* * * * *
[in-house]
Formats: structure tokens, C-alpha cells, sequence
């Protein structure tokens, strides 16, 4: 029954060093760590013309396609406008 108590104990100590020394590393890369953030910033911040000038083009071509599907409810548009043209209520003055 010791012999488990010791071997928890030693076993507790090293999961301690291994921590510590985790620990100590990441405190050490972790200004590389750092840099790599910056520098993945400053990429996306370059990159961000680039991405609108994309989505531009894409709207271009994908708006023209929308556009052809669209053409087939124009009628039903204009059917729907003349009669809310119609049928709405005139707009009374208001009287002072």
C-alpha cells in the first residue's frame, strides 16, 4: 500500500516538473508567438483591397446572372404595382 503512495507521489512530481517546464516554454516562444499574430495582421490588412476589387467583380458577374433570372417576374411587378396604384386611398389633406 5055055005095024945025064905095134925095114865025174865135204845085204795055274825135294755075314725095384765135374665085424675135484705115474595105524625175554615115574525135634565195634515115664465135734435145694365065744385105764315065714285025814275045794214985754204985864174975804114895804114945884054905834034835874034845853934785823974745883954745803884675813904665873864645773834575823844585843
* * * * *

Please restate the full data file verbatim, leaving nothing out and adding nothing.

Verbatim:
[in-house]
Formats: structure tokens, C-alpha cells, sequence
């Protein structure tokens, strides 16, 4: 029954060093760590013309396609406008 108590104990100590020394590393890369953030910033911040000038083009071509599907409810548009043209209520003055 010791012999488990010791071997928890030693076993507790090293999961301690291994921590510590985790620990100590990441405190050490972790200004590389750092840099790599910056520098993945400053990429996306370059990159961000680039991405609108994309989505531009894409709207271009994908708006023209929308556009052809669209053409087939124009009628039903204009059917729907003349009669809310119609049928709405005139707009009374208001009287002072």
C-alpha cells in the first residue's frame, strides 16, 4: 500500500516538473508567438483591397446572372404595382 503512495507521489512530481517546464516554454516562444499574430495582421490588412476589387467583380458577374433570372417576374411587378396604384386611398389633406 5055055005095024945025064905095134925095114865025174865135204845085204795055274825135294755075314725095384765135374665085424675135484705115474595105524625175554615115574525135634565195634515115664465135734435145694365065744385105764315065714285025814275045794214985754204985864174975804114895804114945884054905834034835874034845853934785823974745883954745803884675813904665873864645773834575823844585843